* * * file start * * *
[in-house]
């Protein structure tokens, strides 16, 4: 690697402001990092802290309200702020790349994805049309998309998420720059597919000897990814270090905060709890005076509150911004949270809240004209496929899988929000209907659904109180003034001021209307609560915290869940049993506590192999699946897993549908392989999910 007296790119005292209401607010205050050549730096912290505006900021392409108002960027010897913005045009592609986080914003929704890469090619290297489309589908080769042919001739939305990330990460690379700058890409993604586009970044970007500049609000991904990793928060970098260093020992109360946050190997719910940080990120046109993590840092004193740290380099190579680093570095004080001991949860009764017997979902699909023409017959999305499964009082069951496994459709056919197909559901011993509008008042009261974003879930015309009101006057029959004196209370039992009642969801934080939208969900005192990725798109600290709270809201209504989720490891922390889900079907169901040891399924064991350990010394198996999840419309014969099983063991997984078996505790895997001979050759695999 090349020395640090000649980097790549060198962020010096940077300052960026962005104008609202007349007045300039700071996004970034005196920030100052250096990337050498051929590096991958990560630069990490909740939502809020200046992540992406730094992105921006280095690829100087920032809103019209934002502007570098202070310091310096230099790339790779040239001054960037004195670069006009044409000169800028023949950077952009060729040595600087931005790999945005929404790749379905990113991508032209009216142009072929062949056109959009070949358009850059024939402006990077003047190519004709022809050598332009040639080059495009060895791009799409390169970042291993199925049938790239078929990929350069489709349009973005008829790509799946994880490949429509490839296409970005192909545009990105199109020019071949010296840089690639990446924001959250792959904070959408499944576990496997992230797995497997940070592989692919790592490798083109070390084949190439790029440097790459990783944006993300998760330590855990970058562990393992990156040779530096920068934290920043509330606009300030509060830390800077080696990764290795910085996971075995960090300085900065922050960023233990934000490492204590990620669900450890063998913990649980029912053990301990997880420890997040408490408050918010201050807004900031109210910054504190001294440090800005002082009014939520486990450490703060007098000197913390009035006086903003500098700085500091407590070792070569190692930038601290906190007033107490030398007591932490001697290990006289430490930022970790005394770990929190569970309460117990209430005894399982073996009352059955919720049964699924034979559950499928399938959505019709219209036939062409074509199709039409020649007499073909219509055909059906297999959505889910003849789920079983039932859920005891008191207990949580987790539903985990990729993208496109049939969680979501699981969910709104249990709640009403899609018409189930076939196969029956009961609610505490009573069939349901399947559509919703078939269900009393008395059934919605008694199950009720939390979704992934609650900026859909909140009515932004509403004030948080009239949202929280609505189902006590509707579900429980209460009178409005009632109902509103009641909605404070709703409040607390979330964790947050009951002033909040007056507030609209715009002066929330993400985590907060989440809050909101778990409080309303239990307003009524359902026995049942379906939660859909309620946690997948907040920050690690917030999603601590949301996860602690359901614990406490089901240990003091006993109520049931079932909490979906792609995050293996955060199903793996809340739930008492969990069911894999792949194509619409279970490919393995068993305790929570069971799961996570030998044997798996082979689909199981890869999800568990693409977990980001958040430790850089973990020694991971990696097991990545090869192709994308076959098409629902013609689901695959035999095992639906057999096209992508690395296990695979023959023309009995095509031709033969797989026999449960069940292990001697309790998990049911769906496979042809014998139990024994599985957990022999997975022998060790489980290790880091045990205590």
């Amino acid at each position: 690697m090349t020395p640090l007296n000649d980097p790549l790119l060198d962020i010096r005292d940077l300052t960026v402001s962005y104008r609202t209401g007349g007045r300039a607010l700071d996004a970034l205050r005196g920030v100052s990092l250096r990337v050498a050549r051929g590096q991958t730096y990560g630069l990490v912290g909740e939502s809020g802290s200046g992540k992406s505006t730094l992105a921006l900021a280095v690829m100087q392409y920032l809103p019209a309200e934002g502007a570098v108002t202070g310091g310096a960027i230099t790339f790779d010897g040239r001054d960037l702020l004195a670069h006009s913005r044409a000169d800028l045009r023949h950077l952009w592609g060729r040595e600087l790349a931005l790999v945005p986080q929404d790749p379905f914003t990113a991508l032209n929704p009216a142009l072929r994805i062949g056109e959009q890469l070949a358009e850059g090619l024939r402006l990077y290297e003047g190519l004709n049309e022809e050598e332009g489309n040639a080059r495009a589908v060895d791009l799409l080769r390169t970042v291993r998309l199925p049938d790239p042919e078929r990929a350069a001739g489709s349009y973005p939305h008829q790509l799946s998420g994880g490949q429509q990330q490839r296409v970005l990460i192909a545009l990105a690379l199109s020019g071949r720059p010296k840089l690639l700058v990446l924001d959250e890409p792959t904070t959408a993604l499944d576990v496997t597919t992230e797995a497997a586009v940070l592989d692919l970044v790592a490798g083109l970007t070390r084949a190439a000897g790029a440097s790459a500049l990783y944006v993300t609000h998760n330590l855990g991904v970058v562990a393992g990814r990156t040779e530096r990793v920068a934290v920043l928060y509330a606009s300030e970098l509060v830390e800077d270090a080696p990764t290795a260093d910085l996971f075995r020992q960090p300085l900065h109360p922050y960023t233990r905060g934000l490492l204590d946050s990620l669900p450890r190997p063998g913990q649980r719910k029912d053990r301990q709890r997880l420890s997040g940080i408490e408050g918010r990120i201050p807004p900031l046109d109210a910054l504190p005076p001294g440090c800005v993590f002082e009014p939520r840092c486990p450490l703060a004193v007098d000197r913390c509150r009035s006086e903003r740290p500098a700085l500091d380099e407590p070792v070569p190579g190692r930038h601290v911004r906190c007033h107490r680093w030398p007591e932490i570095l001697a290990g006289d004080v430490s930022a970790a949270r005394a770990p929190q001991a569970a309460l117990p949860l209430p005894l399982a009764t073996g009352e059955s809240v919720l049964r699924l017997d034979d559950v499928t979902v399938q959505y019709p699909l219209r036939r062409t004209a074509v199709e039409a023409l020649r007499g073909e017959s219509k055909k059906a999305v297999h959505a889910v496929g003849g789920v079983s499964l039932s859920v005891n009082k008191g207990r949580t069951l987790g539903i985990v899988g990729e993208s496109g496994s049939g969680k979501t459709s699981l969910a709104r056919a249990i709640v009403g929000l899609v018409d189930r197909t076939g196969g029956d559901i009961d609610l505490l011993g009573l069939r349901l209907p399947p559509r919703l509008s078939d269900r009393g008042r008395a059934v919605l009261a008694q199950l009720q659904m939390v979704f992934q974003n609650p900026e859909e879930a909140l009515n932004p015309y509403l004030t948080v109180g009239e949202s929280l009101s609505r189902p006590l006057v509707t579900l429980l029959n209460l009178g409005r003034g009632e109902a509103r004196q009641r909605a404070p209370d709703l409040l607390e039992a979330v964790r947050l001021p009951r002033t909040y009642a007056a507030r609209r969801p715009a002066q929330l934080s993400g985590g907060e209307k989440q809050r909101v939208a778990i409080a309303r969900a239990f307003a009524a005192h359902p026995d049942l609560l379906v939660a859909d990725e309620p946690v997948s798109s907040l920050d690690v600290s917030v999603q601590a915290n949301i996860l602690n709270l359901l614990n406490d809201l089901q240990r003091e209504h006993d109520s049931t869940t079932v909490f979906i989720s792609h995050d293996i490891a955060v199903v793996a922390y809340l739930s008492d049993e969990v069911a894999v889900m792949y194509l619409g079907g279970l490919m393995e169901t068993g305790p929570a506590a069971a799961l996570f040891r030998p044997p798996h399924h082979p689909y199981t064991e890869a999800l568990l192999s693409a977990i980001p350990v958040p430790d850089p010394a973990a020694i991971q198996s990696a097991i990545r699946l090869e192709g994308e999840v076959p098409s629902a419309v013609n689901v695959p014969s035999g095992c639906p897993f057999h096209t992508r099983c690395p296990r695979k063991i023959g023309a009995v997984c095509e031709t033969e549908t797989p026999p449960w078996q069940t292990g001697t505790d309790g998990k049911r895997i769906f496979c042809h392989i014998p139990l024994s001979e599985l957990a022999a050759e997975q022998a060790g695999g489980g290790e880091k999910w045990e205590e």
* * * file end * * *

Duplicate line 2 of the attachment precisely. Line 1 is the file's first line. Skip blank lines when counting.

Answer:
């Protein structure tokens, strides 16, 4: 690697402001990092802290309200702020790349994805049309998309998420720059597919000897990814270090905060709890005076509150911004949270809240004209496929899988929000209907659904109180003034001021209307609560915290869940049993506590192999699946897993549908392989999910 007296790119005292209401607010205050050549730096912290505006900021392409108002960027010897913005045009592609986080914003929704890469090619290297489309589908080769042919001739939305990330990460690379700058890409993604586009970044970007500049609000991904990793928060970098260093020992109360946050190997719910940080990120046109993590840092004193740290380099190579680093570095004080001991949860009764017997979902699909023409017959999305499964009082069951496994459709056919197909559901011993509008008042009261974003879930015309009101006057029959004196209370039992009642969801934080939208969900005192990725798109600290709270809201209504989720490891922390889900079907169901040891399924064991350990010394198996999840419309014969099983063991997984078996505790895997001979050759695999 090349020395640090000649980097790549060198962020010096940077300052960026962005104008609202007349007045300039700071996004970034005196920030100052250096990337050498051929590096991958990560630069990490909740939502809020200046992540992406730094992105921006280095690829100087920032809103019209934002502007570098202070310091310096230099790339790779040239001054960037004195670069006009044409000169800028023949950077952009060729040595600087931005790999945005929404790749379905990113991508032209009216142009072929062949056109959009070949358009850059024939402006990077003047190519004709022809050598332009040639080059495009060895791009799409390169970042291993199925049938790239078929990929350069489709349009973005008829790509799946994880490949429509490839296409970005192909545009990105199109020019071949010296840089690639990446924001959250792959904070959408499944576990496997992230797995497997940070592989692919790592490798083109070390084949190439790029440097790459990783944006993300998760330590855990970058562990393992990156040779530096920068934290920043509330606009300030509060830390800077080696990764290795910085996971075995960090300085900065922050960023233990934000490492204590990620669900450890063998913990649980029912053990301990997880420890997040408490408050918010201050807004900031109210910054504190001294440090800005002082009014939520486990450490703060007098000197913390009035006086903003500098700085500091407590070792070569190692930038601290906190007033107490030398007591932490001697290990006289430490930022970790005394770990929190569970309460117990209430005894399982073996009352059955919720049964699924034979559950499928399938959505019709219209036939062409074509199709039409020649007499073909219509055909059906297999959505889910003849789920079983039932859920005891008191207990949580987790539903985990990729993208496109049939969680979501699981969910709104249990709640009403899609018409189930076939196969029956009961609610505490009573069939349901399947559509919703078939269900009393008395059934919605008694199950009720939390979704992934609650900026859909909140009515932004509403004030948080009239949202929280609505189902006590509707579900429980209460009178409005009632109902509103009641909605404070709703409040607390979330964790947050009951002033909040007056507030609209715009002066929330993400985590907060989440809050909101778990409080309303239990307003009524359902026995049942379906939660859909309620946690997948907040920050690690917030999603601590949301996860602690359901614990406490089901240990003091006993109520049931079932909490979906792609995050293996955060199903793996809340739930008492969990069911894999792949194509619409279970490919393995068993305790929570069971799961996570030998044997798996082979689909199981890869999800568990693409977990980001958040430790850089973990020694991971990696097991990545090869192709994308076959098409629902013609689901695959035999095992639906057999096209992508690395296990695979023959023309009995095509031709033969797989026999449960069940292990001697309790998990049911769906496979042809014998139990024994599985957990022999997975022998060790489980290790880091045990205590």